If you’re like me, you have many friends who went to Burning Man this year and you can look forward to seeing their photo collections. Maybe you’ve already been exploring the offerings on Flickr or Images.Burningman.com. There are many places to see photos and even video of the theme camps and giant interactive art installations from the playa, as well as candid photos of Burners exploring, celebrating, and reveling.
This book is something far different, and more deliberate than the average vacation photos of a friend’s visit to the weirdest place on earth. Julian Cash’s new book, The People of Burning Man, attempts to document the participants who create Black Rock City through formal portraiture and not random snapshots. From 1998 to 2004, Cash, who is known on the playa as Supersnail, set up a photography studio and took photos of hundreds of Burners.
For the most part, Cash presents each person or group against a simple white background. Although there are a few obvious ‘trick’ photos, all the rest have not been altered beyond normal cleanup. The result is a sometimes unnaturally dust-free look for Black Rock City, but a very clear view of the nature of its citizens in all their freaky, unique, delightfully colorful glory.
There was a long road to creating this book, with every publisher’s representative Supersnail approached turning him down despite wanting to own a copy. Eventually, the book came about as a result of an extremely successful Kickstarter campaign, one of many projects successfully funded by Burner artists and creators in the last year.
The result is worth every penny donated — a gorgeous, full-color hard cover that is wonderfully heavy and solid feeling, providing a tactile satisfaction to go with the visual stimulation. The first few pages literally tell you how much this book wants you to touch it, right after a graphic of an old-fashioned library card encouraging you to loan the book to your friends.
The playful tone continues throughout. Even the few political statements are irreverent ones, like two women’s nipples joined by their piercings, painted with the Palestinian and Israeli flags or a boy gleefully burning the American flag presented next to a newspaper story about him getting in trouble for refusing the Pledge of Allegiance. Most photos stand alone, but some pages show many portraits together, or come with accompanying text. Most depict regular Burners, but groups like the Lamplighters or playa celebrities like Dr. Megavolt and founder Larry Harvey are present as well.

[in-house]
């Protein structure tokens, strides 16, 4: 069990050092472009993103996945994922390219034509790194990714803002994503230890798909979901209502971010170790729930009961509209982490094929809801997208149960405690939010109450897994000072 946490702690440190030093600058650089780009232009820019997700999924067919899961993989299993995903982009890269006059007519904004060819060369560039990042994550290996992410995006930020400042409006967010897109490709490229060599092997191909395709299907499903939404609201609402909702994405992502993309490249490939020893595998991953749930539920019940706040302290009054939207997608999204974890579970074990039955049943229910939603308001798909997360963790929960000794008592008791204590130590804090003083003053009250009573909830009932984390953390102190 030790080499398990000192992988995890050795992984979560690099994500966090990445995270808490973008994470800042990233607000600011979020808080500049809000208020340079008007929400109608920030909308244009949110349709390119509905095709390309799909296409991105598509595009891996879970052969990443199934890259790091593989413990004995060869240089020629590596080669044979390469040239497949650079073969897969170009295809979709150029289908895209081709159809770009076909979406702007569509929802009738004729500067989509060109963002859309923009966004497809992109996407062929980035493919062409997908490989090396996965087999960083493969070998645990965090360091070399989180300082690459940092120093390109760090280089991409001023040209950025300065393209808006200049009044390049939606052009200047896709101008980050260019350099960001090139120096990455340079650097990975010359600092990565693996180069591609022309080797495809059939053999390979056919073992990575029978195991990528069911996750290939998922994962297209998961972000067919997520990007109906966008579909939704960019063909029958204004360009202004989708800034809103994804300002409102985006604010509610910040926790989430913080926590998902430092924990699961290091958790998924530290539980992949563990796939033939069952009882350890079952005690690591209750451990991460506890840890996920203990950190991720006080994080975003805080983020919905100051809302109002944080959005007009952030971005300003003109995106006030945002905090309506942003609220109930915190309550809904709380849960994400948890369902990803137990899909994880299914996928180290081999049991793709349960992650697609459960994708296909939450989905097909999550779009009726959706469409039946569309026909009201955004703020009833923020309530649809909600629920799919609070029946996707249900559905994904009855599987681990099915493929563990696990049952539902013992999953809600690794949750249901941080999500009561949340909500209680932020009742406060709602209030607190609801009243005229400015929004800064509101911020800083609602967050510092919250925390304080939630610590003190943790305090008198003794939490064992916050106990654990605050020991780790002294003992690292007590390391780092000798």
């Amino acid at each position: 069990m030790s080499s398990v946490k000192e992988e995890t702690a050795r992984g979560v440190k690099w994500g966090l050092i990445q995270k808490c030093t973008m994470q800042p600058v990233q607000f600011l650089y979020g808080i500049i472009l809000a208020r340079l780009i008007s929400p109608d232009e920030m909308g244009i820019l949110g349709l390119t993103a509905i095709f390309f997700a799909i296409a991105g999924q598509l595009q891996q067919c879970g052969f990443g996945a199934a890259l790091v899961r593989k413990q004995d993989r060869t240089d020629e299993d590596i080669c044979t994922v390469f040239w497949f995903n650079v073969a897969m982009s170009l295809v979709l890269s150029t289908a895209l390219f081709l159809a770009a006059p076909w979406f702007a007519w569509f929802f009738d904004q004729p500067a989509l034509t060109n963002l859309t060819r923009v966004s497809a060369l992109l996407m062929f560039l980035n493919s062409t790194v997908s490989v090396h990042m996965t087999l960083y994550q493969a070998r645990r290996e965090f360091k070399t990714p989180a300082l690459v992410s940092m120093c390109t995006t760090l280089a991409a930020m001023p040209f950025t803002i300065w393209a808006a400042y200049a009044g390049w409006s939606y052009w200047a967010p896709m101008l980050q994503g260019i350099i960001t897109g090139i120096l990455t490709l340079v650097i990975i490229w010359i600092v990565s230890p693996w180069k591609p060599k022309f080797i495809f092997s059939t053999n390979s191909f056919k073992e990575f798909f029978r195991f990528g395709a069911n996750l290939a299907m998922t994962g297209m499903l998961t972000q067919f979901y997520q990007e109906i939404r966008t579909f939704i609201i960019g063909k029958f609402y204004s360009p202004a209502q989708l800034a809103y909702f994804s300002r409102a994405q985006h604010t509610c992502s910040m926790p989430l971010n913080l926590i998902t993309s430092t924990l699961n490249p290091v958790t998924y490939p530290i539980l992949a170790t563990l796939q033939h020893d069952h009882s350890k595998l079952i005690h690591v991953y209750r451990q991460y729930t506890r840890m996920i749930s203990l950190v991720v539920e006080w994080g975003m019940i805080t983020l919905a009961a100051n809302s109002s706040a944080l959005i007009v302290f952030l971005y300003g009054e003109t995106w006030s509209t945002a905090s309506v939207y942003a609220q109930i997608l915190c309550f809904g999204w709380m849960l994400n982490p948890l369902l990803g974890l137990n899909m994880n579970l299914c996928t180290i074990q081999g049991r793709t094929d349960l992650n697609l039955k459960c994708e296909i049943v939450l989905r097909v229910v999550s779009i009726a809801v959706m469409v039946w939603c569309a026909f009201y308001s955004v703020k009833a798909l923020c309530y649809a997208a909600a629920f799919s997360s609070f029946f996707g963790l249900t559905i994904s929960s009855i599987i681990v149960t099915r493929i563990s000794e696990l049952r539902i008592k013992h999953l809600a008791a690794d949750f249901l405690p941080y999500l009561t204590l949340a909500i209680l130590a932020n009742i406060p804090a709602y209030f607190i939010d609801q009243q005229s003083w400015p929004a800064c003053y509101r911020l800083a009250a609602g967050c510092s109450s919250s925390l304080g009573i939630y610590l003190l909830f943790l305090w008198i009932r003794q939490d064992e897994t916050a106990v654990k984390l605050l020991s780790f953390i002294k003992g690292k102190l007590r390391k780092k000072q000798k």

There is lots of nudity in this book, but it would be a mistake to think of it as overtly sexual — the same mistake that clueless newcomers sometimes make. Instead it is just part of the infinite forms of self-expression on display here. Though Burning Man has only grown more diverse since Julian Cash took these pictures, it accurately sets the tone of openness and uninhibited wildness that permeates That Thing in the Desert.
This is a coffee table book and it works like the best big books — it’s enjoyable to read from start to finish, but also great for random browsing. I handed it to a depressed friend last week and it successfully distracted her for a while and even made her smile a bit. Like Burning Man itself, it resists simple spectatorship with wacky activities such as quizzes that challenge readers to match the penis to the person or the Burner to their default world job. There are even a couple of pages of paper dolls with multiple, fabulous outfits to copy and cut out.
If you’ve been to Burning Man events or are just fascinated by Burner culture, you will want to add this book to your library. Printed in a strictly limited run, it is already listed as sold out on Amazon; the only place to get it is directly from the People of Burning Man homepage. If you’re interested, don’t hesitate — order it before the chance blows away like playa dust.
Disclaimer: I was not paid for this review, but I received a free copy of the book in return for my honest opinion.
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